After a month and a half of trial, the Copley v. Fairlawn Rothrock Road closure trial has come to a close. Attorneys for Copley, Fairlawn and Jacob Pollock Friday afternoon in Judge Alison McCarty's courtroom.
To make it easy, we'll break apart the closing arguments by attorney. Here's what each one had to say:
Jordan Berns, representing Jacob Pollock
• "Closing Rothrock Road is illegal for two separate reasons: it's being conducted in bad faith and it is per say unreasonable because it's a principal highway and it connects two communties."
• "The first reason Fairlawn's plan is illegal is because it's being carried out in bad faith. It serves no legitimate governmental purpose. It's to protect the residential area. Preserving the residential area may be a legitimate interest in some situations, but a city can't simply invoke that like some kind of talisman."
• "Rothrock has shown it works as a bypass between Cleveland-Massillon Road and state Route 18. It takes traffic off Cleveland-Massillon and avoids the intersection of SR 18 and Cleveland-Massillon. That's important on a daily basis."
• "There is no question Rothrock Road is designed to carry a large number of cars. Eric Smith of URS testified that the estimated peak hour capacity was 3,200 cars per hour. And even AMATS found that 'no additional through lanes would be necessary to accommodate traffic from a new development.' And with regard to the current traffic on Rothrock they said 'Rothrock Road is currently well under design capacity.' There's no question Rothrock Road was designed and constructed to carry traffic far in excess of what it currently carries."
• "Despite what (Fairlawn Mayor William) Roth and (Rosemont Commons developer Herb) Newman said, it's apparent they are doing everything in their power to keep Walmart from moving. Those efforts are a part of a coordinated effort between the mayor's office and Stark and Newman (both owners of Rosemont Commons). It's clear that they met to talk about how to prevent the relocation."
• "The interests aren't overlapping, they're identical. Stopping Walmart is the goal and closing Rothrock is part of that plan: the plan to prevent them from moving."
Irv Sugerman, representing Copley Township
• "We didn't hear from one Rosemont Ridge resident. No one has come in to say 'we want this road blocked off or closed to protect our resdiential integrity.' There's probably a reason for that, and it's that that area is already protected by landscaping mounds."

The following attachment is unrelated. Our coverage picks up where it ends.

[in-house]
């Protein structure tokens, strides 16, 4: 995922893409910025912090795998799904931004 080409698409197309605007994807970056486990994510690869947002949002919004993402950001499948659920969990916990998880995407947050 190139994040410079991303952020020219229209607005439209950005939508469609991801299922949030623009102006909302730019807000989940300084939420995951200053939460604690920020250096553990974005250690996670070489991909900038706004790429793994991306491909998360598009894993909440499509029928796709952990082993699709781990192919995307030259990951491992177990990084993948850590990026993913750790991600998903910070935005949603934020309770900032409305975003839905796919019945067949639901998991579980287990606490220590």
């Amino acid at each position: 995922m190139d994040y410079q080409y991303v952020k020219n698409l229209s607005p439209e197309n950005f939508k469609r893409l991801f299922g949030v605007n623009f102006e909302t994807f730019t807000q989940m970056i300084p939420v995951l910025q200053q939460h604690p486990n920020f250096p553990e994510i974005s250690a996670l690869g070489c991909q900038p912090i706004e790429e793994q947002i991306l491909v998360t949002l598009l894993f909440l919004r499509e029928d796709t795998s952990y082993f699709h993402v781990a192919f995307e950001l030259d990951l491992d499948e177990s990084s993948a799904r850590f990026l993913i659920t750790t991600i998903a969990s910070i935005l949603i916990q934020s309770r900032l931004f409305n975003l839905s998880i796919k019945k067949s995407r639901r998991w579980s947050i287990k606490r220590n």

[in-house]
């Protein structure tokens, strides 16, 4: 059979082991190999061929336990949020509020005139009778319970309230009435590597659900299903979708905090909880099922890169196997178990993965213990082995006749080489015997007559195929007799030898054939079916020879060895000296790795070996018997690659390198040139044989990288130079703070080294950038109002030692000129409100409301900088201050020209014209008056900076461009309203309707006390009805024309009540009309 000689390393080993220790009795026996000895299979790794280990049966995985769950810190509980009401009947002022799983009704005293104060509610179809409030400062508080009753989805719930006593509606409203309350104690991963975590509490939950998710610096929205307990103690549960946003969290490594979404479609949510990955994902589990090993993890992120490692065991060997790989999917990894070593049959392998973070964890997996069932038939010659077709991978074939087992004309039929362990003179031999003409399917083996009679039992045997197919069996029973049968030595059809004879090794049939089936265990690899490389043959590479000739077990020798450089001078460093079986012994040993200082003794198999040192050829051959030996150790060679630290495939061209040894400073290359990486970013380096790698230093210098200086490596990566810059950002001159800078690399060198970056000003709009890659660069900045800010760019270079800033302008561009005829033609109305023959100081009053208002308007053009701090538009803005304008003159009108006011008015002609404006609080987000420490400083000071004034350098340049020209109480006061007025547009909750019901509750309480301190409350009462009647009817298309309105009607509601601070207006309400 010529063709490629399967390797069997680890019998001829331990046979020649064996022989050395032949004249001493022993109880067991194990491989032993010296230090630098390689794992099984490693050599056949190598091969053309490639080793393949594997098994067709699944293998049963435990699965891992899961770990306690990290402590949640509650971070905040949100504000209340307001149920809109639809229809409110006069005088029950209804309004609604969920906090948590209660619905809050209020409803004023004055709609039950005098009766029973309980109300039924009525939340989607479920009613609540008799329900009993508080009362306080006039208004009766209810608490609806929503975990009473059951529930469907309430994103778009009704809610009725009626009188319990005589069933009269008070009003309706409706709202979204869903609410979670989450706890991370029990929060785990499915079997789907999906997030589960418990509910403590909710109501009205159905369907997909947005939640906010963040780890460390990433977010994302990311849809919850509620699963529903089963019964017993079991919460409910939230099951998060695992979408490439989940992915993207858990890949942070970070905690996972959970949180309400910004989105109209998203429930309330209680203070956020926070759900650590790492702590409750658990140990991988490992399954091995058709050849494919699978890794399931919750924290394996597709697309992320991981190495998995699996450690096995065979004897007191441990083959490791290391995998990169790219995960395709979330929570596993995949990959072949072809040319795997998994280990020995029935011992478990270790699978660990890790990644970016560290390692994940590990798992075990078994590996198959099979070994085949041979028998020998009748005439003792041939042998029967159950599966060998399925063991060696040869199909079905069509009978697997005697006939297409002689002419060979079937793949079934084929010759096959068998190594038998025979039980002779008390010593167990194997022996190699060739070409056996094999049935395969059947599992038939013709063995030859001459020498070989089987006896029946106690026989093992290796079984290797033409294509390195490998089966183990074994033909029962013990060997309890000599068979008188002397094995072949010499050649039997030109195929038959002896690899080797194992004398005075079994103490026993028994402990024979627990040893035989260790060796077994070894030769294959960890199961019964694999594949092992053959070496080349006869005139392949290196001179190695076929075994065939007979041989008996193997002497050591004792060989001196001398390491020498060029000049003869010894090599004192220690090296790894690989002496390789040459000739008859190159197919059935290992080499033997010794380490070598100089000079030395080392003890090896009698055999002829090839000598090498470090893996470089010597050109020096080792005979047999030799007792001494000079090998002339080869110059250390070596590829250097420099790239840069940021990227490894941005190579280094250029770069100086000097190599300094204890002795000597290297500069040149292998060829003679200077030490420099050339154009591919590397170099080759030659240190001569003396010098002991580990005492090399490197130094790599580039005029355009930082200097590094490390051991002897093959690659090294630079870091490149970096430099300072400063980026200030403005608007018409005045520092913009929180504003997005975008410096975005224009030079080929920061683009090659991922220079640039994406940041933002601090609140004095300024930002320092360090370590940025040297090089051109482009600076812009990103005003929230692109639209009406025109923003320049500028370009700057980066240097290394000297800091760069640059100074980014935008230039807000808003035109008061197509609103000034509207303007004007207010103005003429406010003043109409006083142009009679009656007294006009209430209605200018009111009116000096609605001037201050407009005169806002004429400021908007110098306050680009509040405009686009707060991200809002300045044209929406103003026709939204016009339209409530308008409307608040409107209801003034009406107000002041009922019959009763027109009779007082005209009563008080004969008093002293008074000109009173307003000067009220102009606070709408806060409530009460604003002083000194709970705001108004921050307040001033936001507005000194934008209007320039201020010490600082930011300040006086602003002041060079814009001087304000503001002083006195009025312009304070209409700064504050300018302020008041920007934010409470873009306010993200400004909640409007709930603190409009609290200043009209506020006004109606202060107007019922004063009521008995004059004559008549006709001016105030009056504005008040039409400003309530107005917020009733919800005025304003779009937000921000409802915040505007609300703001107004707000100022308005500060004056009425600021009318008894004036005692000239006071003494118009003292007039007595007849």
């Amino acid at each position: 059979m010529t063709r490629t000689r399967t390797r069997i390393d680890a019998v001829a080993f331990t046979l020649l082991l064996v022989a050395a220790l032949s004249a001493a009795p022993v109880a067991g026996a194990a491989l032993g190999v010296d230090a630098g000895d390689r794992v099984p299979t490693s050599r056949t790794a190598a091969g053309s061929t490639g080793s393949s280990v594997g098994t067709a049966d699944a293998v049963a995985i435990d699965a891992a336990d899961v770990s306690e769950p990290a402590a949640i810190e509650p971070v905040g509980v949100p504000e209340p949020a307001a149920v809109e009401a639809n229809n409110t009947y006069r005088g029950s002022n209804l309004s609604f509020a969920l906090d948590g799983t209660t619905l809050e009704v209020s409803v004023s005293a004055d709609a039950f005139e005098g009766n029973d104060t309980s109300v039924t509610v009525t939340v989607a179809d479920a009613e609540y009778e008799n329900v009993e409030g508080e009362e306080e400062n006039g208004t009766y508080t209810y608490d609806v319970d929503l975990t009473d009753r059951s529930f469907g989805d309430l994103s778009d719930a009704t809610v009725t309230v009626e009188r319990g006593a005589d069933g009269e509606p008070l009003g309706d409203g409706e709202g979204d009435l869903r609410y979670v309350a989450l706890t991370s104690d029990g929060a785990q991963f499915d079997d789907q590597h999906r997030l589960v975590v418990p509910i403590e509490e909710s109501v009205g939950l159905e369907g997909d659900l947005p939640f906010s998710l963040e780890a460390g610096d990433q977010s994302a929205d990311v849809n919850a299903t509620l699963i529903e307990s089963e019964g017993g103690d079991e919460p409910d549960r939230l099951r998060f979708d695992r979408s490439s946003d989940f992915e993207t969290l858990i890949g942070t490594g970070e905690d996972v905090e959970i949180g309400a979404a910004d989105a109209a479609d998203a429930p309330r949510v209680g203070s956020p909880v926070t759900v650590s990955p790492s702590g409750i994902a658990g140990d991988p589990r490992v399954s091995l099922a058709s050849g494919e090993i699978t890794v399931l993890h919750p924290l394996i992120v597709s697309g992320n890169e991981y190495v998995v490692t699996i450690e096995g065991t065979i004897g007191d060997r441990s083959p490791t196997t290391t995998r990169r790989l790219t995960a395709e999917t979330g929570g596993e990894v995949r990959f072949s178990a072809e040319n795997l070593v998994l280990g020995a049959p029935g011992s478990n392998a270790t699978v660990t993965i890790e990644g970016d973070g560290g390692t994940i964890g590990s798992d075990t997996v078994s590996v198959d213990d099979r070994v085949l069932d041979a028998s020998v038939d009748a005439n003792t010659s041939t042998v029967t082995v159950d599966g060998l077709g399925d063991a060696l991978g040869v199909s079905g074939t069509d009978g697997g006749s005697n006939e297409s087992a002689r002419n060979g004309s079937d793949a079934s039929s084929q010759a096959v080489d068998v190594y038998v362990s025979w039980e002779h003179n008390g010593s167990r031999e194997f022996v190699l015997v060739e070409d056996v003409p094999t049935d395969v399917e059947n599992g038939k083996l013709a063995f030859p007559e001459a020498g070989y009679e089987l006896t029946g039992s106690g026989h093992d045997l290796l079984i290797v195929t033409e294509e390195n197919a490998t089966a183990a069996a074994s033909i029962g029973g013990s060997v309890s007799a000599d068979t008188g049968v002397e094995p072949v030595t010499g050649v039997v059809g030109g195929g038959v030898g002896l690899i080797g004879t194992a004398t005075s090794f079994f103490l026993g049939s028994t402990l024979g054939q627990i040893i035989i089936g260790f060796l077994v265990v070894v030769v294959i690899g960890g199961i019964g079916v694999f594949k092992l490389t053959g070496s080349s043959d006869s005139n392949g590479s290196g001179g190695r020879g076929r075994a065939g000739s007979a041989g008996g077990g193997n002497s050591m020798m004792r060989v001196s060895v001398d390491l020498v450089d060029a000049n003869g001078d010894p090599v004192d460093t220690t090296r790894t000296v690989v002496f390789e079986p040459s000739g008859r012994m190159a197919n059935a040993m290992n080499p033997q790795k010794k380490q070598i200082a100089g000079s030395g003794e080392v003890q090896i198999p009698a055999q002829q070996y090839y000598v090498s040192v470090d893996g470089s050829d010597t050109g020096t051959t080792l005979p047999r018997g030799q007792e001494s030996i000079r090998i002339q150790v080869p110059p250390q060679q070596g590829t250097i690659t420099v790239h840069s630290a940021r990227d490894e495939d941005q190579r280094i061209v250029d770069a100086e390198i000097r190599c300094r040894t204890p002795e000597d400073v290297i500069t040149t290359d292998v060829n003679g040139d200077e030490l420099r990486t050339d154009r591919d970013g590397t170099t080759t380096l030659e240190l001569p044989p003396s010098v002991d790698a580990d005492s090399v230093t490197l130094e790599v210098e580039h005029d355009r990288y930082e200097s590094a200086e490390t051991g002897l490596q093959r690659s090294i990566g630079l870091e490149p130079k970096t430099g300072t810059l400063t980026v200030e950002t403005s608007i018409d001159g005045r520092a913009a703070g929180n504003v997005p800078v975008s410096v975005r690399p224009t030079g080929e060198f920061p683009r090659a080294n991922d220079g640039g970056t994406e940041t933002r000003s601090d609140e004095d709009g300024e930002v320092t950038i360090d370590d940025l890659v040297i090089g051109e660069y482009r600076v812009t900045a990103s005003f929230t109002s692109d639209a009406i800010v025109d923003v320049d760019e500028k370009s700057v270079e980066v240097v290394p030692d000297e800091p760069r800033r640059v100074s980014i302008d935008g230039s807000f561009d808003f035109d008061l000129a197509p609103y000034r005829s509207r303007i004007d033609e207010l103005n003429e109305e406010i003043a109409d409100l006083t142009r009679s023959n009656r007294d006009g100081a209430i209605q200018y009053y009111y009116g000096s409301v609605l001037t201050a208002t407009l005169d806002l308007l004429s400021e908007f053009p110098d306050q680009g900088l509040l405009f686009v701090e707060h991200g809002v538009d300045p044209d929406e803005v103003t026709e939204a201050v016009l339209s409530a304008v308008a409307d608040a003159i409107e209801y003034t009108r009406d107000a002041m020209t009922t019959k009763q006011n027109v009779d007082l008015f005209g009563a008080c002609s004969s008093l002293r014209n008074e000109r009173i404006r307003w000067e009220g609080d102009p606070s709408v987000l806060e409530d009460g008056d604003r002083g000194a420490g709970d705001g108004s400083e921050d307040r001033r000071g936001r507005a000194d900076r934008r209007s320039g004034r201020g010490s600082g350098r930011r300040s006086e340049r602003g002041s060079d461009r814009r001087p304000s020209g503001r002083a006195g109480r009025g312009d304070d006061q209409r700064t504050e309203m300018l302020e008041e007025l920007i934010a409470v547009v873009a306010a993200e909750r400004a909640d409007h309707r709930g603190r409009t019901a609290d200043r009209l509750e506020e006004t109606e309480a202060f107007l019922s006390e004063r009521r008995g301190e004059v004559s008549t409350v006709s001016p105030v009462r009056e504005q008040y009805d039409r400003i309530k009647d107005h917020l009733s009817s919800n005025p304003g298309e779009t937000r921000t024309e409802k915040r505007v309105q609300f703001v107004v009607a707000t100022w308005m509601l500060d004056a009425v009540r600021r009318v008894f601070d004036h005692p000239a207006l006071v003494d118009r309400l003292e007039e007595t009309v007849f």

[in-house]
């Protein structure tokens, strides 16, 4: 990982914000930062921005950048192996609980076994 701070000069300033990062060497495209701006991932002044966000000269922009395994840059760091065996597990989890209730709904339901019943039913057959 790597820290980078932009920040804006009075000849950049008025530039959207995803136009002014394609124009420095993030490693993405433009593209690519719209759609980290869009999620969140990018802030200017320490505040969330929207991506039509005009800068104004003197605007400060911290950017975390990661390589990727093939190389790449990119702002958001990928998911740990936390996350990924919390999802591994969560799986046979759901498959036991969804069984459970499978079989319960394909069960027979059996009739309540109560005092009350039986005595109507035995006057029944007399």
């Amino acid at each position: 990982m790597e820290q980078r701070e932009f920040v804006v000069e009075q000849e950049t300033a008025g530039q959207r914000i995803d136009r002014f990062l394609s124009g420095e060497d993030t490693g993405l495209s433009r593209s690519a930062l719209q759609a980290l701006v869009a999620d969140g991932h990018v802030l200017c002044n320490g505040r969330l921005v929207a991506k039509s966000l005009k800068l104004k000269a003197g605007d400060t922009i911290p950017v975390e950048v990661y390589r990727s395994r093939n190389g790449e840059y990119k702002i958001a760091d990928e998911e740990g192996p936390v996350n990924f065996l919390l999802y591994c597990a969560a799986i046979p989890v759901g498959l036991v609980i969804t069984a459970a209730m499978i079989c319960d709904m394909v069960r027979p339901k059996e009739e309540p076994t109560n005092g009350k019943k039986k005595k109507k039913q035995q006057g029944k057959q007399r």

• "The fact is it is undisputed that closing Rothrock will increase the traffic on Cleveland-Massillon Road. But no one is talking about the the fact that there are the same mounds on Cleveland-Massillon. It's a ridiculous argument."
• "I think we've heard from Roth and (Fairlawn) Chief Russ Hose that this is an evolving plan. That concerns me a whole lot because this is not a well thought out, non-tested plan. It's not analytical. That's what the point is. This trial is going to be over this afternoon and if you allow this barricade to go up, we don't even know what the plan is. It could change tomorrow."
• "Copley fire Chief Mike Benson said (blocking Rothrock) would endanger the health, safety and welfare of the residents beyond that barricade. He said if this plan is implemented, someone is going to die. It's not catastrophic, it's a fact."
• "(Fairlawn and Copley's police and fire chiefs) agreed there would be a delay in response times. Everyone said there was going to be a delay. The most disturbing part is the testimony I heard from the mayor was when I asked about a natural disaster on Rothrock. He said the emergency providers will 'just have to make do.'"
Stephen Funk, representing Fairlawn
• "The Ohio Supreme Court has held that municipalities have broad home rule authority over the roads in their jurisdiction. The Supreme Court made it clear that it is not the court's job to manage traffic or emergency services, or whether it's a bad idea to close a road. That type of policy is left to the municipality."
• "The plaintiffs here bear a very heavy burden of proof and they don't come close to satisfying that."
• "The evidence presented here overwhelmingly shows the mayor and council had good faith to advance the goal of promoting the tranquility of a residential area. This was a legitimate goal when we were here last fall and it continues to be today."
• "Jason Segedy of AMATS also said that that situation could get worse if there was more commercial on Rothrock. He said the most significant situation would be a full build-out because it would quadruple the traffic. The people here moved in expecting 3,000 cars a day, and it changing to 13,000 cars a day would be a significant change."
• "The plaintiffs say this area is not residential in character. The facts do support that it is. The facts are clear and self evident. If you look at this map, there is a clear line of demarcation: that it is grey to the north for commercial and as soon as you get past that, there is a noticeable change. As you drive south, there is a big change in the area. It's an almost a park-like setting. There are lakes, streams, woods. It's clearly residential."
• "The closing of Rothrock is not causing a negative traffic impact. It's evident because it's been closed since November and there is no evidence from anyone that it has caused an impact in this area, and AMATs found the same thing."
• "If you look at this area, the principal highway that connects Copley and Fairlawn is West Market Street. It's a seven-lane road. We've all heard it, Rothrock is a bypass. It's not the principal highway between Copley and Fairlawn. Rothrock is a collector, a local road."